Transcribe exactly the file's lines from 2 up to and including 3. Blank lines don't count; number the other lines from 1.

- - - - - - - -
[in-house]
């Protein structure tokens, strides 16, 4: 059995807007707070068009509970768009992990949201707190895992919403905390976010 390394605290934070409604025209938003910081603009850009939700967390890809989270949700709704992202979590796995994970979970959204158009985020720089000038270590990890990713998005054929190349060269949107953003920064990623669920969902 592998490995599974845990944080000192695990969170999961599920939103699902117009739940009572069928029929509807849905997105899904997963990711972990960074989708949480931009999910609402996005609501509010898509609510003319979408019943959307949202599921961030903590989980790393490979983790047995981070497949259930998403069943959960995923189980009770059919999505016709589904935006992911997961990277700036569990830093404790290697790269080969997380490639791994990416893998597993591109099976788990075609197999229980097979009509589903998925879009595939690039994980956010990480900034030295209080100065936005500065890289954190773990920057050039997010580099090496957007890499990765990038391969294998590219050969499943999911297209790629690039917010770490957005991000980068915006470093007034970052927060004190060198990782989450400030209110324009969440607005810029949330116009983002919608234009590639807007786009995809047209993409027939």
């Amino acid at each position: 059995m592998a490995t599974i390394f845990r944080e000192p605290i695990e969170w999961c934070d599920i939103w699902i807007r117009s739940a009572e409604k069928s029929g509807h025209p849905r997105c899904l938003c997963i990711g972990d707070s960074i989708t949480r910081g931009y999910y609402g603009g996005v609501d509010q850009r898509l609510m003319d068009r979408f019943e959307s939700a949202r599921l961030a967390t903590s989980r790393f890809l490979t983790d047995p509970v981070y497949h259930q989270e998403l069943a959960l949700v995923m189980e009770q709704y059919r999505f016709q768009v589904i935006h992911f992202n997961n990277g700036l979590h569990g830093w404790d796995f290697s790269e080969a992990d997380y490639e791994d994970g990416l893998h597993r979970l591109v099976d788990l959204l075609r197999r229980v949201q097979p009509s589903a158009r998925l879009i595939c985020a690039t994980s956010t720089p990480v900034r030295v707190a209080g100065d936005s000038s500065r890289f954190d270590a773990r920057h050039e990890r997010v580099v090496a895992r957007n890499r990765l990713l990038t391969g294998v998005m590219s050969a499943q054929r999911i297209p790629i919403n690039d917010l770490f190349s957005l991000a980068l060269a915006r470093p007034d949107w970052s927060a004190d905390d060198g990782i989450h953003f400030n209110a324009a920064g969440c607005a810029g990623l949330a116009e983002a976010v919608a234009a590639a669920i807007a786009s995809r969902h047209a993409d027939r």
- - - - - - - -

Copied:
């Protein structure tokens, strides 16, 4: 059995807007707070068009509970768009992990949201707190895992919403905390976010 390394605290934070409604025209938003910081603009850009939700967390890809989270949700709704992202979590796995994970979970959204158009985020720089000038270590990890990713998005054929190349060269949107953003920064990623669920969902 592998490995599974845990944080000192695990969170999961599920939103699902117009739940009572069928029929509807849905997105899904997963990711972990960074989708949480931009999910609402996005609501509010898509609510003319979408019943959307949202599921961030903590989980790393490979983790047995981070497949259930998403069943959960995923189980009770059919999505016709589904935006992911997961990277700036569990830093404790290697790269080969997380490639791994990416893998597993591109099976788990075609197999229980097979009509589903998925879009595939690039994980956010990480900034030295209080100065936005500065890289954190773990920057050039997010580099090496957007890499990765990038391969294998590219050969499943999911297209790629690039917010770490957005991000980068915006470093007034970052927060004190060198990782989450400030209110324009969440607005810029949330116009983002919608234009590639807007786009995809047209993409027939």
């Amino acid at each position: 059995m592998a490995t599974i390394f845990r944080e000192p605290i695990e969170w999961c934070d599920i939103w699902i807007r117009s739940a009572e409604k069928s029929g509807h025209p849905r997105c899904l938003c997963i990711g972990d707070s960074i989708t949480r910081g931009y999910y609402g603009g996005v609501d509010q850009r898509l609510m003319d068009r979408f019943e959307s939700a949202r599921l961030a967390t903590s989980r790393f890809l490979t983790d047995p509970v981070y497949h259930q989270e998403l069943a959960l949700v995923m189980e009770q709704y059919r999505f016709q768009v589904i935006h992911f992202n997961n990277g700036l979590h569990g830093w404790d796995f290697s790269e080969a992990d997380y490639e791994d994970g990416l893998h597993r979970l591109v099976d788990l959204l075609r197999r229980v949201q097979p009509s589903a158009r998925l879009i595939c985020a690039t994980s956010t720089p990480v900034r030295v707190a209080g100065d936005s000038s500065r890289f954190d270590a773990r920057h050039e990890r997010v580099v090496a895992r957007n890499r990765l990713l990038t391969g294998v998005m590219s050969a499943q054929r999911i297209p790629i919403n690039d917010l770490f190349s957005l991000a980068l060269a915006r470093p007034d949107w970052s927060a004190d905390d060198g990782i989450h953003f400030n209110a324009a920064g969440c607005a810029g990623l949330a116009e983002a976010v919608a234009a590639a669920i807007a786009s995809r969902h047209a993409d027939r």